Catastrophe and Apocalypse in Herculaneum is a nine-session module at the 200-level, developed and contributed by the St. Olaf College curricular team (Trull, Casson, and Thompson).
The module emphasizes the links between natural environment, material conditions, and political thought. It is designed to take about nine class hours to complete (approximately three weeks of class in a standard semester), during the middle or end of the term, after introductory concepts are established. The module has a great deal of flexibility; components may be adapted to courses in diverse departments, and components may be positioned at various points in a semester. At St. Olaf College, the module has been used in a literary course taught off-campus, an art history course in Italy, and in a Classical Political Thought course that in the past has focused exclusively on philosophical texts.
Description of curricular project: Catastrophe and Apocalypse in Herculaneum
Fresco from a wall in Herculaneum, that is the focus of an assignment, “Understanding Art through Place and Material Culture.”
Course descriptions and resources
This January interim course, developed by Professor Mary Trull and offered by the English Department, explores urban ecology through interdisciplinary readings and activities, with special attention to understanding how a city and its literature are shaped by land, water, technology, and natural catastrophes in specific places and times. Starting with ancient Rome, the course then moves to 17th- and 18th-century London, and ends with contemporary Los Angeles. It explores t he eruption of Mt. Vesuvius in 79 CE, the Great Fire of London in 1666, and Rodney King’s beating and the social upheaval of 1992, as historical and ecological events that illuminate human perspectives on Catastrophe and Apocalypse.
2. Italian Art in Context: The City of Florence
Taught in Italy by Professor Nancy Thompson, this course offers an intensive introduction to the history of the art and architecture of Florence. Through a study of Florence’s topography and geography, its built environment and painted and sculpted imagery, students investigate first-hand the history of Florence from its inception as a Roman colony through the nineteenth century when Florence was the capital of the newly unified Italian nation. A central focus of the month-long study is the ways that human-built cities interact with and are affected by rivers, mountains, hills and volcanoes. Students’ study of Florence is enriched by travel to other cities such as Siena, Pisa, Rome, and Pompeii, where they hike to the top of Mt. Vesuvius. Syllabus and full course materials are in the testing phase, this month. This lecture is one component of the January interim course:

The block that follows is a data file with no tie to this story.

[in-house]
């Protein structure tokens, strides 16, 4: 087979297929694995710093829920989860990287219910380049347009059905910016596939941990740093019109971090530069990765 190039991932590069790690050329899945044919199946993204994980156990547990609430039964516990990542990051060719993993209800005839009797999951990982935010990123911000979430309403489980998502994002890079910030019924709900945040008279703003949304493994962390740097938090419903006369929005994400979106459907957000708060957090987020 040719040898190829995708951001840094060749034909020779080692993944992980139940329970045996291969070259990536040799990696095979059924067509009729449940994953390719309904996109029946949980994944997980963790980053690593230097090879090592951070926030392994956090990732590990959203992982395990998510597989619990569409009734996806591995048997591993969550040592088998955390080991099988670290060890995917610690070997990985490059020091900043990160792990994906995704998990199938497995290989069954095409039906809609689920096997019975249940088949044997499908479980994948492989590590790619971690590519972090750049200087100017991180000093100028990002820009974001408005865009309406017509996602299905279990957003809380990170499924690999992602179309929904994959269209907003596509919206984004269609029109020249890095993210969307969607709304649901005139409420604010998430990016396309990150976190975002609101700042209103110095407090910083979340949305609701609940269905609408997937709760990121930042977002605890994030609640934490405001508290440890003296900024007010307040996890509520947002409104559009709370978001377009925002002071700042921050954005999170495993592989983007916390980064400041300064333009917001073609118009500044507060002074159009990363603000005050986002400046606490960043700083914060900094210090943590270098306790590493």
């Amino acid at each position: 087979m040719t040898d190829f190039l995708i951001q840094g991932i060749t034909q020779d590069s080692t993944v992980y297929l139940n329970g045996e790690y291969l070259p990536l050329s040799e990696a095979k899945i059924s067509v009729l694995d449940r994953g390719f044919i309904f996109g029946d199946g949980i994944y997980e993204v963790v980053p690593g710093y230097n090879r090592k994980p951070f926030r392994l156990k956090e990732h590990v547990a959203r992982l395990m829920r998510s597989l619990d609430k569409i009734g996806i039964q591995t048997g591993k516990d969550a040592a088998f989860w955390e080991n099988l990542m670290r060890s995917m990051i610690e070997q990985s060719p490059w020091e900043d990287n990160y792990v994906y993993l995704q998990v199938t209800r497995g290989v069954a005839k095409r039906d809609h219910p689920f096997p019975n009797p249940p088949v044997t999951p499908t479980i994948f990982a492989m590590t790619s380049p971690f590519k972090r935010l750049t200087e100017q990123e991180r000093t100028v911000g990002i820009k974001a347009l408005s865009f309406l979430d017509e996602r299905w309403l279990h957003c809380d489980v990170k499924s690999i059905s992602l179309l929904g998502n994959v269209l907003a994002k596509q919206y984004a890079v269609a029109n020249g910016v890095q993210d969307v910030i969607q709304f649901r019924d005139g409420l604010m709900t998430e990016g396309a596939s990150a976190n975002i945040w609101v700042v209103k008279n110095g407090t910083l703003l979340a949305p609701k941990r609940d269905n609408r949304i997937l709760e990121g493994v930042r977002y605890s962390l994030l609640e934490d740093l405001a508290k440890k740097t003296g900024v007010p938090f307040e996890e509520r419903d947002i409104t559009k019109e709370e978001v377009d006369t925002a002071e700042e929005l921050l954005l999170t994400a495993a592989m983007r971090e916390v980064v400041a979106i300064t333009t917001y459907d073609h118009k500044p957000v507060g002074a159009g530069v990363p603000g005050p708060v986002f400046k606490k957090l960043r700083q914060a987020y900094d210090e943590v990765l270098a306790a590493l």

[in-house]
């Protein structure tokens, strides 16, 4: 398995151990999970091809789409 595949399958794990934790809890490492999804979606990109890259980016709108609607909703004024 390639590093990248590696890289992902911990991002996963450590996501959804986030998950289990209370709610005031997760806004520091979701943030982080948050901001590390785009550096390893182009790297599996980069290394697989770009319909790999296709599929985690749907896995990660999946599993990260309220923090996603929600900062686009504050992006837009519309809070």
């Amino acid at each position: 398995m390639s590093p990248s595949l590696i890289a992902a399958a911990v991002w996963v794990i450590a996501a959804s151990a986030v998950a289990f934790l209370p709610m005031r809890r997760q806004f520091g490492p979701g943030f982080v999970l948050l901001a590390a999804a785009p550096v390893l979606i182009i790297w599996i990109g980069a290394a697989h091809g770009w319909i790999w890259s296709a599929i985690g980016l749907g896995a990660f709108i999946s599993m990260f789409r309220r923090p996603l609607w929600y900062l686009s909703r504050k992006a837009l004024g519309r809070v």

3. History of Classical Political Thought
Professor Doug Casson begins this course with Socrates’ fundamental question: “What is justice?”, which founded political philosophy. Students study the responses of different ancient Greek, Roman, and early Christian philosophers to Socrates’ question, focusing especially on the relationship between truth-seeking and community-formation. The Catastrophe and Apocalypse module will help students move beyond traditional approaches to ancient philosophy and engage them in an interdisciplinary study of ethics and justice in the ancient world. By combining close readings of philosophical texts with historical, environmental, economic, and political considerations, students will be encouraged to draw connections between these ancient texts and contemporary political themes.